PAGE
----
It’s that time of year where charities seek help from citizens in helping those in need. Although people can give anytime of the year, the holidays are the most generous time for charitable donations. However, before you open your wallet or checkbook, you should be wary.
The world is filled with criminal minds who will go to any length to steal – even if it means taking much needed funds from nonprofit organizations and people that desperately need it. That is why it is highly recommended by the Federal Trade Commission, the nation’s consumer protection agency, that you be extremely cautious whenever you donate money. You want your donation dollars to benefit disadvantaged people and nonprofit charities, not criminals.
Therefore, the time to be cautious against these crooks is immediate. Always be alert when dealing with charities. For instance, if someone calls you to thank you for a donation you didn’t make, beware. This is a trick. The person isn’t a charity but instead a con artist who’s trying to pressure you into believing that you gave a donation to their nonexistent organization. They figure you’ll conclude that you either forgot your donation or don’t have a record of it. Thus, you would likely be willing to give another one, and the con artist knows this.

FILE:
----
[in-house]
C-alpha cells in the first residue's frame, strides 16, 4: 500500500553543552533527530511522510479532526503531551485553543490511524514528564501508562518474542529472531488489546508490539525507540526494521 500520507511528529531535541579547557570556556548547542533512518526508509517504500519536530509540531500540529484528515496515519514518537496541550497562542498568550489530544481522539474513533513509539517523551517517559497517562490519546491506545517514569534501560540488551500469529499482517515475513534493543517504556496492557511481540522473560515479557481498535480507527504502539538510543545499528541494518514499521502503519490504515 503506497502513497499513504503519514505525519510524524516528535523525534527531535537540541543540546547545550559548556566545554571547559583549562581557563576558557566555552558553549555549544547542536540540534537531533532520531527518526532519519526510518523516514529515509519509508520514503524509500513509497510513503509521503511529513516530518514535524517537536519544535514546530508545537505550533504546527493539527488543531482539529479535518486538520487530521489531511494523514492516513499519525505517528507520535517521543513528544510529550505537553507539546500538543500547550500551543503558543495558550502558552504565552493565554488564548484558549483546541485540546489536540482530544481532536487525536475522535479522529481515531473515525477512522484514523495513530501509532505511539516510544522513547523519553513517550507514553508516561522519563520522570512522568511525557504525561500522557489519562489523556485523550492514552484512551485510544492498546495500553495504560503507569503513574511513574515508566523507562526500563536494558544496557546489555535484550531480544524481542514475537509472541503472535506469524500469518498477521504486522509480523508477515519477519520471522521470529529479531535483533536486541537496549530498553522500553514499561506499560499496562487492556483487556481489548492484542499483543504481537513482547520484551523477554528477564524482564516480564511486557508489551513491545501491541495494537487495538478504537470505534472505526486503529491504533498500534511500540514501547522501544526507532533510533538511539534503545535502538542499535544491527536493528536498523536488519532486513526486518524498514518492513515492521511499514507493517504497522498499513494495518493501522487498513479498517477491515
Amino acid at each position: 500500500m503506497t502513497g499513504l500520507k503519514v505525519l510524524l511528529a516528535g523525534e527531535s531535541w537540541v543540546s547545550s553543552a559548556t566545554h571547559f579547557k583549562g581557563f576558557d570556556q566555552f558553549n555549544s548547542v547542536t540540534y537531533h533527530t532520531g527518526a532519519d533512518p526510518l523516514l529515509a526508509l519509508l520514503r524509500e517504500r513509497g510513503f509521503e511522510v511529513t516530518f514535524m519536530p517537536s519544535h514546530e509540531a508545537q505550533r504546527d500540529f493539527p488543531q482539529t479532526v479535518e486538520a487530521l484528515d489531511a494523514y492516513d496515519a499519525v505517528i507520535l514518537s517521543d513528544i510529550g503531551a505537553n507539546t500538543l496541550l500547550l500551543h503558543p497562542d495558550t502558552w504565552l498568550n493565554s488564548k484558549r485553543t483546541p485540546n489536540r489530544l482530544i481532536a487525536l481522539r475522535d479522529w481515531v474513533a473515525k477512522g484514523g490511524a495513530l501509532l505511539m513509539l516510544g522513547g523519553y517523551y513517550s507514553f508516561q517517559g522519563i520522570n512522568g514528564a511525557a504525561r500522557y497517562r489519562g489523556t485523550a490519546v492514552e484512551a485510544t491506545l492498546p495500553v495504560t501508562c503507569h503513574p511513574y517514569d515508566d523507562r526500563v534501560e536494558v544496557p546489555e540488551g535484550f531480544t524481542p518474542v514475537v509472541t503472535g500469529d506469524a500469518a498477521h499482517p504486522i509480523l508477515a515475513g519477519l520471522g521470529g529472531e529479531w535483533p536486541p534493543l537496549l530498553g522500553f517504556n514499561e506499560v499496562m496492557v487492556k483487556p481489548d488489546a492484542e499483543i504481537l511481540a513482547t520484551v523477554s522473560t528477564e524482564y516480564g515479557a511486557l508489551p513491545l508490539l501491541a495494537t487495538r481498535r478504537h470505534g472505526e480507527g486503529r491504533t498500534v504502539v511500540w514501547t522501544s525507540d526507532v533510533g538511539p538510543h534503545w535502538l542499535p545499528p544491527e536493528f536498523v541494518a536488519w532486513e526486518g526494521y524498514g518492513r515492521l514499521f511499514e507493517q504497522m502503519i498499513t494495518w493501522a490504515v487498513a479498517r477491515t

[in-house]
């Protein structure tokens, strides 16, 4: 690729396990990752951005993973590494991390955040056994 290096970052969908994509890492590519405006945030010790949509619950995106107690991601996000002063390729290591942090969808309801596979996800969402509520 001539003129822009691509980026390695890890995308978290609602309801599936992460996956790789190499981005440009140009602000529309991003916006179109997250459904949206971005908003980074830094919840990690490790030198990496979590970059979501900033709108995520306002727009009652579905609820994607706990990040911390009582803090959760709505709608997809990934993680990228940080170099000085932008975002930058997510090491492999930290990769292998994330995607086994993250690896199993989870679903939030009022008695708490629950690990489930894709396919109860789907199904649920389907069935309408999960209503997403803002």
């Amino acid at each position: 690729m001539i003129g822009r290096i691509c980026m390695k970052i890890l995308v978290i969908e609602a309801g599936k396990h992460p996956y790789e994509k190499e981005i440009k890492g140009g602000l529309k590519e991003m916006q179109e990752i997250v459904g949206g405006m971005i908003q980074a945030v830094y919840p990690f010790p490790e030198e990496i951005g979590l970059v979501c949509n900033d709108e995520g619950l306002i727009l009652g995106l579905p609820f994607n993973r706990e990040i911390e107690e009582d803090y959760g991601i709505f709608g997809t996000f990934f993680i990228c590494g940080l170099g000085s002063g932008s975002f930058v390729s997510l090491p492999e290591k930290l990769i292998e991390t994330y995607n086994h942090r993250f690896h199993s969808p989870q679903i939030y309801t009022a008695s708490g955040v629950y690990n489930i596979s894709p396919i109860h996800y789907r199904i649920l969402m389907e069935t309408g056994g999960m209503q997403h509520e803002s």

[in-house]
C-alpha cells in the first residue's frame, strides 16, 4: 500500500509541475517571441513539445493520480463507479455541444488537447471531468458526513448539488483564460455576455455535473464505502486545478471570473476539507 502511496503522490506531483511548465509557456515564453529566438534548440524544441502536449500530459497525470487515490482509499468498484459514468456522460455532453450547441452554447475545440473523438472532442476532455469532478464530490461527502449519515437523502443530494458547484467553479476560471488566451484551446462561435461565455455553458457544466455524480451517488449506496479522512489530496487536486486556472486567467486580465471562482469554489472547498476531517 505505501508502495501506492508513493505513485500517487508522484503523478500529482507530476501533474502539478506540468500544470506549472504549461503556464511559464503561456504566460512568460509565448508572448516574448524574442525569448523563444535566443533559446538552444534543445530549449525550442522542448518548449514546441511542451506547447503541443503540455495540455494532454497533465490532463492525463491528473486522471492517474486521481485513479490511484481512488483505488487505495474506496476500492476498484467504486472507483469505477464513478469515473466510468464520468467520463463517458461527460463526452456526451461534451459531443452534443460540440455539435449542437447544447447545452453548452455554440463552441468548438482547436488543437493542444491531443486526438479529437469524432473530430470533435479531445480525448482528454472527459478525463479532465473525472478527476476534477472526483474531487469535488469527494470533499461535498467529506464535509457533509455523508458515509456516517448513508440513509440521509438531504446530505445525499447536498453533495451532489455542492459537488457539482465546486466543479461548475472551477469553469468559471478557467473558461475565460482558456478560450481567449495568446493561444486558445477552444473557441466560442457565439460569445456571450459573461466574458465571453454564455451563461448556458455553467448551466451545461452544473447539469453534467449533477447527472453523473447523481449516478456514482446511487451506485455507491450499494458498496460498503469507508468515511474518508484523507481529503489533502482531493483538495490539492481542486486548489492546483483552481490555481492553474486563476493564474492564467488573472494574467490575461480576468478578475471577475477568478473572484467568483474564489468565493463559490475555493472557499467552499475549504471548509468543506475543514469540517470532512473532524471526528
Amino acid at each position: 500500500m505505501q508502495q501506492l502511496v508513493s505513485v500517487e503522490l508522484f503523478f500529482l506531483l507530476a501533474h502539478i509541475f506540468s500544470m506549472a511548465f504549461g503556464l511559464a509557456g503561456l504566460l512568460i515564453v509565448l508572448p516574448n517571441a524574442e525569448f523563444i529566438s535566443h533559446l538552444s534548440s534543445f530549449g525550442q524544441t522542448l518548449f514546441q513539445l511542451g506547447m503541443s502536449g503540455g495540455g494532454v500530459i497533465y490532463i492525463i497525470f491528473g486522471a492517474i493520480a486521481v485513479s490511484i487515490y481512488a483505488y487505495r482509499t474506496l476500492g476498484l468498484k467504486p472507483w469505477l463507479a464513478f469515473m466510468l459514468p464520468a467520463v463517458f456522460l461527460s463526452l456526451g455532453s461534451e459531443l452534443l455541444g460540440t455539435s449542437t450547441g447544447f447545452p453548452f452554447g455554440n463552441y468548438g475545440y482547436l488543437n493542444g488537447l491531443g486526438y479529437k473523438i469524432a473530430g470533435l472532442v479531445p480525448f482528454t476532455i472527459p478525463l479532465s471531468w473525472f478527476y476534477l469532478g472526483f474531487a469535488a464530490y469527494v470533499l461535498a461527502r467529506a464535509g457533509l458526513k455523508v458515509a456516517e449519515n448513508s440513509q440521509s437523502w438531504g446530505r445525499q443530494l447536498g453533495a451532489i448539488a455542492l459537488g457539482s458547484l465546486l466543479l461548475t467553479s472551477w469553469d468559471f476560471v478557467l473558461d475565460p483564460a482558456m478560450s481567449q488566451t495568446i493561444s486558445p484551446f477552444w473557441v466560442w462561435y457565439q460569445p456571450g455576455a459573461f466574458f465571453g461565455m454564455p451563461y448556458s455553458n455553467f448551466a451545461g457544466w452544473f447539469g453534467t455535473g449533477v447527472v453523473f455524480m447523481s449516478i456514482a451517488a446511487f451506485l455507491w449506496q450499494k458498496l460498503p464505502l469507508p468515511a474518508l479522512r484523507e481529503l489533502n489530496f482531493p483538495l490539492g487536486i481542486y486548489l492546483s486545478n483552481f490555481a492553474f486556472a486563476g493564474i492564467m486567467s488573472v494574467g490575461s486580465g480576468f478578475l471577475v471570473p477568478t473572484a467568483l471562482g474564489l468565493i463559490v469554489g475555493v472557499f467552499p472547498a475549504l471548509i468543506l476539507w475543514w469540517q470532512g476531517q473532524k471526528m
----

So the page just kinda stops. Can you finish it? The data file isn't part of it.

You should also be cautious against solicitors who are soliciting on behalf of nonprofit charities. There are charities that hire professional fundraisers to do telephone drives, mailings, and other soliciting matters. If a solicitor asks you for a donation, be alert and ask questions. Don’t be afraid to ask the solicitor if they’re a paid fundraiser, what charity they’re soliciting for, and what percentage of your charitable donation will go to the charity and the fundraiser. It’s your money that you’re generously giving away. So, ask questions without hesitation.
There are actions you can take to protect yourself against charity scams. For starters, call the charity you’re contemplating donating to. They could be unaware that there are individuals conning people out of money while using their name.
Contact the Better Business Bureau’s Wise Giving Alliance (www.bbb.org/charity) and GuideStar (www.guidestar.org) to do a charity check. Learn which charities can be trusted, and which ones can’t. Avoid charities that have similar sounding names to legitimate non profit organizations. These are phonies out to take your money.
Additionally, never give cash donations. It’s best to pay with a credit card for security and tax purposes.
If you make a donation online, be certain that the site is secure: a lock icon on the browser’s status bar or a URL that starts with “https.” The “s” stands for “secure.”
As with anything in life, always rely on your gut feeling. If a nonprofit organization doesn’t sound right to you, then chances are it would be a big mistake to donate to it. It’s likely a fraud or mismanages its charitable donations.
So be generous and make a donation to those in need. Yet, be smart and don’t fall prey to those who deceive.